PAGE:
I pulled into Nazareth, was feelin' 'bout half past dead." The enigmatic opening line of "The Weight" may have been penned by Robbie Robertson but the tough-but-tender vocal by Levon Helm, emerging from behind his drum kit, was equally important in establishing The Band in their own right rather than simply as Bob Dylan's backing group during his controversial switch from acoustic to electric music.
A year before the song's appearance in mid-1968, The Beatles had seemed to point the way for their contemporaries with Sgt Pepper's Lonely Hearts Club Band, an expansive psychedelic album that exploited production technology. So the rough-hewn, down-home aesthetic of the Music From Big Pink LP - on which Helm, Rick Danko, Garth Hudson, Richard Manuel and Robbie Robertson melded folk, country, rock 'n' roll, rhythm & blues and Helm's beloved blues into a distinctive whole – came as a surprise. Eschewing acid-induced Technicolor mind excursions, they crafted terse, almost mournful vignettes of rustic toil and civil war in 19th-century America.
It was an Americana classic before the concept had been coined. Writing in Rolling Stone, the former Dylan organist Al Kooper detected the Beatles, Dylan, Beach Boys, Coasters, Hank Williams and gospel harmony group the Swan Silvertones in its 11 tracks, which included the Dylan-Danko song "This Wheel's On Fire". He extolled the music's "honesty", branding it "white soul". And the linchpin of The Band, Kooper ventured, was Helm: "In Dylan's first band he kept us together like an enormous iron metronome."
Whereas his Band-mates all hailed from Canada, Helm was born to cotton farmers Nell and Diamond Helm in Arkansas in the American south, growing up in a house without electricity. Christened Mark Lavon, he changed his name to Levon because it was pronounced that way by fellow members of The Hawks, the early 1960s group who backed rockabilly singer Ronnie Hawkins and became The Band. They branched out on their own in 1963, becoming Levon & The Hawks. Two years later they were recruited to back Dylan on his first electronic tour. The booing by folk purists, indignant over Dylan's perceived sell-out, disillusioned Helm, who left to work on an offshore oil rig.
Dylan soon retreated to the wooded hills of Woodstock in upstate New York. The Band, still minus Helm, followed in 1967, renting a pink-painted wooden house where they wrote and rehearsed. Helm was invited to rejoin. By early '68, when they cut their debut album, he took lead vocal on "We Can Talk" and "The Weight", also supplying subtly propulsive drums. Indeed, Ringo Starr later hailed him as "the greatest drummer", while Kris Kristoffersen rated him "one of the best singers ever, right up there with Ray Charles".
With their functional name, and publicity shots sporting thick beards and the bygone attire of farm labourers or medicine-show preachers rather than kaftans and flares, The Band went against the prevailing ethos. But reviewers lauded the album's originality, as did George Harrison, Eric Clapton, Richard Thompson and Elton John.
The critically acclaimed follow-up, The Band, repeated the trick of sounding at once ancient and modern. Vocal duties were widely shared but Helm sang "Rag Mama Rag" and "Up On Cripple Creek", which reached Nos 57 and 25 respectively in the UK singles chart, as well as "The Night They Drove Old Dixie Down". Another five albums followed, ranging from the superlative Stage Fright to the lacklustre Islands. In a troupe of multi-instrumentalists, Helm diversified on 12-string guitar, mandolin and bass, also featuring on 1975's The Basement Tapes, the official release of 24 much-bootlegged Dylan-Band collaborations from the '60s.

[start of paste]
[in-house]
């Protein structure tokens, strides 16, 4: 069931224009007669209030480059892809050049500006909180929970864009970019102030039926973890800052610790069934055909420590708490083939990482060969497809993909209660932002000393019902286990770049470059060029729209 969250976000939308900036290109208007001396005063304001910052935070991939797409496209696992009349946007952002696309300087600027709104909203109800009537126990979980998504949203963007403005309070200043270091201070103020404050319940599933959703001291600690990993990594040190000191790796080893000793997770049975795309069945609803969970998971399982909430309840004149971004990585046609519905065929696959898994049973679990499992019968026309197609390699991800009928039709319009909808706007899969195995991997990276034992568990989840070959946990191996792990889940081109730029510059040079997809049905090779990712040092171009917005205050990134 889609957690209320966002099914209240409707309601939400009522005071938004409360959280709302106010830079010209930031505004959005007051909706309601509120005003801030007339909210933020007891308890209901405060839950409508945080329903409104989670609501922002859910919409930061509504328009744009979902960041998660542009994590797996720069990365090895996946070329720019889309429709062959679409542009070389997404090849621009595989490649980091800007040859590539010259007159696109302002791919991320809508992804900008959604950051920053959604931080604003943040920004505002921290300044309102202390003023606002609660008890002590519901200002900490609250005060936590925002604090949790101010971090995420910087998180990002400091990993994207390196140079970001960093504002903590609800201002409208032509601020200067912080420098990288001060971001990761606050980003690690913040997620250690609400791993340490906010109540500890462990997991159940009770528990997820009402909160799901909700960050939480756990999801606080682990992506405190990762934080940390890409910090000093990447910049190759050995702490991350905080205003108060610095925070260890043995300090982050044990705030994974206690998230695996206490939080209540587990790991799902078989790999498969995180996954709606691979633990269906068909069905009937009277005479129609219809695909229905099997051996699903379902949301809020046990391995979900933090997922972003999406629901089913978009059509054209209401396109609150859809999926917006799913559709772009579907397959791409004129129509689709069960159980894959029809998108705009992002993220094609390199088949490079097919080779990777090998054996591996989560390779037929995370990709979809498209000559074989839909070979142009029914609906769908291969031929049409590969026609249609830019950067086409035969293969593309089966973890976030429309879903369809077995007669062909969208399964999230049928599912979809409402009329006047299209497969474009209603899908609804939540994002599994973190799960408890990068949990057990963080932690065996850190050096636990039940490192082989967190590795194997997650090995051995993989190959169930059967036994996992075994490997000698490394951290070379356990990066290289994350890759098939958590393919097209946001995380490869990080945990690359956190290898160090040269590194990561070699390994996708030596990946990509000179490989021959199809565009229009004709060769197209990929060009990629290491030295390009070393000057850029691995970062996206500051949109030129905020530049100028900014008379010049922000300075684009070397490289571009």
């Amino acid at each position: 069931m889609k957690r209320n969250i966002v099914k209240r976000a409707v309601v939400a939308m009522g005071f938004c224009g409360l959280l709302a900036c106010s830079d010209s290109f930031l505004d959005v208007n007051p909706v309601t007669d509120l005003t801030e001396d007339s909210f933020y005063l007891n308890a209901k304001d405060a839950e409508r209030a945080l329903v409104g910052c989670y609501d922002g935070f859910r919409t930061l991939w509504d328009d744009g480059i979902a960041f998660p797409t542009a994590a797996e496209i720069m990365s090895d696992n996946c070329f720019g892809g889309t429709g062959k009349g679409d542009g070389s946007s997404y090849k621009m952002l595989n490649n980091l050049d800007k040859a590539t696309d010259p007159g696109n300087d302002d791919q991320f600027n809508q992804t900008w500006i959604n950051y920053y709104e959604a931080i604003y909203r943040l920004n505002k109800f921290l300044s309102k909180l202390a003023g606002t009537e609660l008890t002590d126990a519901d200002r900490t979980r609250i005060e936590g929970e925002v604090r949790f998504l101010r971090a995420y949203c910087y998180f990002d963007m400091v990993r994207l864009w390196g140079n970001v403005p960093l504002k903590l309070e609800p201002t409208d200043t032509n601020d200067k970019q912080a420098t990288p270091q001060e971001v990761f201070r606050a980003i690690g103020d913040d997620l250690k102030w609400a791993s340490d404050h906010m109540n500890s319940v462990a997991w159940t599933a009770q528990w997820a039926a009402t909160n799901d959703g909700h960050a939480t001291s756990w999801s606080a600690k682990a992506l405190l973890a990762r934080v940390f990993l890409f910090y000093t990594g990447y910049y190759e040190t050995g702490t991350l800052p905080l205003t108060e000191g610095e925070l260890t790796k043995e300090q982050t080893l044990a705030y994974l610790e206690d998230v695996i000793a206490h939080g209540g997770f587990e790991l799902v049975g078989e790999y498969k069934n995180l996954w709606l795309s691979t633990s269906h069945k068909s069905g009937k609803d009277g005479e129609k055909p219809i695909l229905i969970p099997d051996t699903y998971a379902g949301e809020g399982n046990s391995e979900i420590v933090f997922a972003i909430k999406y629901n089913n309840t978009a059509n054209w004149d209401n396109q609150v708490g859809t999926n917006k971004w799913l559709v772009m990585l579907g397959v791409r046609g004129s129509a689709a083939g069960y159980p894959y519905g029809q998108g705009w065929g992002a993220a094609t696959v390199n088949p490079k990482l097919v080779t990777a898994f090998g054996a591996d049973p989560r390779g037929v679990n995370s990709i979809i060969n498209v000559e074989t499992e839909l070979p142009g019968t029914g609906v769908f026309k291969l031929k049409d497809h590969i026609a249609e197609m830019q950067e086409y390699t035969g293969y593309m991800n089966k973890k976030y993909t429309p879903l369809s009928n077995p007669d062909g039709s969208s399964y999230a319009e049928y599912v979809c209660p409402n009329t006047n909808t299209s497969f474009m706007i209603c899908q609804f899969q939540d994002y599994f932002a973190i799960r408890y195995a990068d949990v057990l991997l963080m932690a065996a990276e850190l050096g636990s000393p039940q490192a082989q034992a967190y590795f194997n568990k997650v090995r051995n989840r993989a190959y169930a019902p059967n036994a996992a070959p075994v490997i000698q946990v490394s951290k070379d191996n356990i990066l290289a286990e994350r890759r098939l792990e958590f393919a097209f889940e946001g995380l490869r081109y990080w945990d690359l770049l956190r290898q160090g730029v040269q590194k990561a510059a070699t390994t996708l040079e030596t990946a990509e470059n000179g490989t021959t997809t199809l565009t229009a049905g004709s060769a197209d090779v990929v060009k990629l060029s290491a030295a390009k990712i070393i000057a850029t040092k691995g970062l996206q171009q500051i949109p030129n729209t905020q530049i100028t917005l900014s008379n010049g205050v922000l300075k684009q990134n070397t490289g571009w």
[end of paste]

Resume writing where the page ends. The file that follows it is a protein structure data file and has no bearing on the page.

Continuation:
Plagued by drug problems – Helm, Danko and Manuel were afflicted during the early '70s – The Band broke up in 1976 after a lavish farewell show filmed by Martin Scorsese as The Last Waltz. Behind the scenes, Helm later revealed, Robertson was resented for his alleged willingness to go along with the record label's tendency to promote him as the star, with the others mere sidemen. In his 1993 autobiography Helm often referred to the guitarist-writer as "Robbie" when reliving escapades on the road but "Robertson" when discussing publishing disputes.
The Band re-formed without Robertson in 1983, by which time Helm had forged a career as an actor (he played Loretta Lynn's father in 1980's Coal Miner's Daughter and appeared in The Right Stuff). Even after Manuel's suicide in 1986 the group continued to record and tour. Three years later Helm built a wooden studio near Woodstock, complete with "Beware of the Bear" sign, named The Barn, rebuilding it after fire destroyed it a year later.
Diagnosed with throat cancer in 1999, he underwent extensive radiation treatment and had a tumour removed. Despite damaged vocal cords he recovered to record a clutch of albums blending traditional tunes with new material. Dirt Farmer (2007), Electric Dirt (2009) and last year's Ramble At The Ryman all won Grammy awards. He also staged the Midnight Ramble jam sessions, featuring guest artists, in a specially constructed venue at his home.
A 2010 documentary film about Helm was called, pointedly, Ain't In It For My Health, and yet the Levon Helm Band, including his daughter Amy, were still gigging until the cancer returned last month. Robertson, onstage in Cleveland, sent reconciliatory "love and prayers" and later visited Helm, who he said was "like an older brother to me", in hospital in New York.
Mark Lavon Helm, musician and actor: born Elaine, Arkansas 26 May 1940; married Sandy (one daughter); died New York 19 April 2012.Reuse content